Altibox Norway R3: More draws

by Alejandro Ramirez
6/9/2017 – The players continue to exhibit an incredibly high level of chess in Norway, but unfortunately it comes at the cost of a bit too many draws.Five equal results make the tournament seem rather dull, and truly it hasn't been a shell-shocker of a tournament. There was some action today, as Nakamura was pressured by Carlsen, and at least Aronian's game against Giri was quite wild.

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Altibox Norway Chess has in only a matter of a few years grown to be one of the world’s biggest chess tournaments. Altibox Norway Chess has proven from the start to be a world-class event and is celebrating its 5th anniversary in 2017. This super-tournament had the aim of inviting the ten strongest chess players in the World, and they proclaim themselves as the strongest tournament in the World.

The events began with a 3+2 blitz tournament, won by Magnus Carlsen, to determine the pairing order.

The time control is 100 min for 40 moves + 50 min for 20 moves, + 15 min for the rest of the game with an increment of 30 seconds per move, starting from move 61. The prize fund for the main event is 249,000 euros.

Round three

All Photos by Lennart Ootes for the Official Website

Round 3: June 8, 2017 in Clarion Hotel Energy
Levon Aronian
½-½
Anish Giri
Magnus Carlsen
½-½
Hikaru Nakamura
M. Vachier-Lagrave
½-½
Fabiano Caruana
Sergey Karjakin
½-½
Vishy Anand
Vladimir Kramnik
½-½
Wesley So

Five draws make the tournament seem rather dull, and truly it hasn't been a shell-shocker of a tournament. The quality of chess continue to be high, though some games were just too technical to be entertaining.

The two games that I would highlight as the most interesting were definitely Aronian-Giri and Carlsen-Nakamura, we start with the World Champion.

Going as far to say that Carlsen's game today was a missed opportunity would be too much, but Nakamura definitely was worse most of the game.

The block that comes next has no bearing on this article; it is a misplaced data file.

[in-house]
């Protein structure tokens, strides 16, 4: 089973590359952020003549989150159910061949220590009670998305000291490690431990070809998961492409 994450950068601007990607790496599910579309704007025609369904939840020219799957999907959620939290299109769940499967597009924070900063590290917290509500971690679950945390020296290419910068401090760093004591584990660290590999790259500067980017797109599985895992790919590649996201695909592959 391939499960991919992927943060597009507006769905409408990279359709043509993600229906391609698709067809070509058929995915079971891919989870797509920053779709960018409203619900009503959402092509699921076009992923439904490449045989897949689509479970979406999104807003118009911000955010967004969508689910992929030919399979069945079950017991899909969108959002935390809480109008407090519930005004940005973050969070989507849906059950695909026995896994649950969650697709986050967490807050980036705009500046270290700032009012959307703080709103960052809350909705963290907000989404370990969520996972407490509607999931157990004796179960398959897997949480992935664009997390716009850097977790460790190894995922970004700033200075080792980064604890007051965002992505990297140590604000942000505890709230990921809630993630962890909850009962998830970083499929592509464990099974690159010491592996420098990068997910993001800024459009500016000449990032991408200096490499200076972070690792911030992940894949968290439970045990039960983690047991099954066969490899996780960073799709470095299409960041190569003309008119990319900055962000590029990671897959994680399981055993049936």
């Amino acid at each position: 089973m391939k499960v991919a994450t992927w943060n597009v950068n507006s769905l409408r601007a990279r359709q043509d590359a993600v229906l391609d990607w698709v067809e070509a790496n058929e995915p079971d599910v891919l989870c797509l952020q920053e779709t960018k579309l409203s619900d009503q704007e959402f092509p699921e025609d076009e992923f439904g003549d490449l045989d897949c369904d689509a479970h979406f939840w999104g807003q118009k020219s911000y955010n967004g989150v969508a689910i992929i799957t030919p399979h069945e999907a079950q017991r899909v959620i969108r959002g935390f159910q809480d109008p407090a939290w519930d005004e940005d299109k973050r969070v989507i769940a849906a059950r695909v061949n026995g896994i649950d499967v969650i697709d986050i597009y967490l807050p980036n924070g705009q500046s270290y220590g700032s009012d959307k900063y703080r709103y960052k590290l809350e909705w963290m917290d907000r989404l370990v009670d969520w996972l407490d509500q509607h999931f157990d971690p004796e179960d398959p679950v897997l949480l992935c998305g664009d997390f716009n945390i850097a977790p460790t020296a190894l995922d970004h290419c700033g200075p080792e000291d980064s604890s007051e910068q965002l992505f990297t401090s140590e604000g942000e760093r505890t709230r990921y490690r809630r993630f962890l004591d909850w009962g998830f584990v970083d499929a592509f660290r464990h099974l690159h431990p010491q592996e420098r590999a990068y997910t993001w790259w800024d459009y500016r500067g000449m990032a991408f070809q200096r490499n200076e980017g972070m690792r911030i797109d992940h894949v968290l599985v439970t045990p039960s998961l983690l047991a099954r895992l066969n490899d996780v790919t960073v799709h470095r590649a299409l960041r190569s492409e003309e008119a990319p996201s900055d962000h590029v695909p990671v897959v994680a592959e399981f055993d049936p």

[Event "5th Norway Chess 2017"] [Site "Stavanger NOR"] [Date "2017.06.08"] [Round "3.1"] [White "Carlsen, Magnus"] [Black "Nakamura, Hikaru"] [Result "1/2-1/2"] [ECO "B90"] [WhiteElo "2832"] [BlackElo "2785"] [Annotator "Ramirez Alvarez,Alejandro"] [PlyCount "80"] [EventDate "2017.06.06"] 1. e4 c5 2. Nf3 d6 3. d4 cxd4 4. Nxd4 Nf6 5. Nc3 a6 6. h3 g6 {The reason that this move is not very popular is that many consider 6.h3 to be more useful generally than 6...a6 in the normal Dragon. That, however, is truly up to debate.} 7. g3 Nc6 8. Be3 {An example of h3 being useful, normally this runs into Ng4.} Bg7 9. Bg2 O-O 10. O-O Nd7 11. b3 Nxd4 12. Bxd4 Bxd4 13. Qxd4 { Black plays unambitiously, hoping to defend a solid though slightly worse position.} b6 14. Nd5 Bb7 15. c4 e5 {The weakness on d6 is not easy to target, while Black hopes to use the break b5 and the control over the dark squares to create counterplay.} (15... b5 {immediately was also possible.}) 16. Qe3 (16. Qd2 {keeping pressure on d6 rather than on b6, seemed more logical. Black is going to play b5 anyway.}) 16... b5 17. Rac1 bxc4 18. Rxc4 Bxd5 19. exd5 { The eternal fight between the bishop and the knight. In this instance the knight doesn't have many good anchor squares (it will get kicked out of c5 if it goes there), on the other hand the bishop on g2 causes no great impression.} a5 20. Rfc1 Nc5 21. a3 f5 $6 {Black gains space, but truly he simply weakens his position.} (21... a4 {it's strange Nakamura did not go for this option} 22. bxa4 $1 (22. b4 {strategically Black usually does not want to allow this, but after} Nb3 {the knight heads for the d4 square}) 22... Qd7 {and the knight is superb on c5.}) 22. b4 axb4 23. axb4 Nd7 24. Rc6 f4 25. gxf4 $1 {Black has to decide how to lose a pawn} exf4 (25... Rxf4 26. Rxd6 Qe7 27. Re6 $1 Qxb4 28. d6 $1 {and with the bishop activated Black's position is difficult, but not without resources:} (28. Rc7 {might be more precise}) 28... Ra3 29. Qe2 Qd4 { with counterplay}) 26. Qe6+ Rf7 27. Qxd6 Qg5 {again Black finds resources. Thanks to the exchange of the g-pawn, White's king is exposed and Nakamura clings on to this as his hope to battle White's passed pawns.} 28. Kh1 (28. Rc8+ Rxc8 (28... Kg7 29. h4 $1 {doesn't work for Black}) 29. Rxc8+ Kg7 30. Kh1 f3 31. Bf1 {was a better version of the game}) 28... f3 29. Bf1 Nf6 {The game is certainly sharp. White is up material but his king is weak, and so are his pawns. Black's king isn't particularly save either, and any move can be a fatal mistake.} 30. Qe6 $6 {Now Nakamura finds strong counterplay} (30. Qg3 Qxg3 31. fxg3 Ra2 32. b5 Rb2 {is better for White, despite the passed position of the f2 pawn}) 30... Kg7 {Unpinning the rook is an obvious start} 31. Rc7 Rxc7 $1 32. Rxc7+ Kh6 $1 {Black's king now hides on h6, where it is much safer than on g8. With the weakness of White's king it is Carlsen that has to be careful} 33. Qe1 Ra2 34. Re7 Ng4 {Forcing the result.} (34... Qxd5 {and Black isn't in much danger, but he is not better either.}) 35. hxg4 Qh4+ 36. Kg1 Qxg4+ 37. Kh1 Qh4+ 38. Kg1 Qg4+ 39. Kh1 Qh4+ 40. Kg1 Qg4+ 1/2-1/2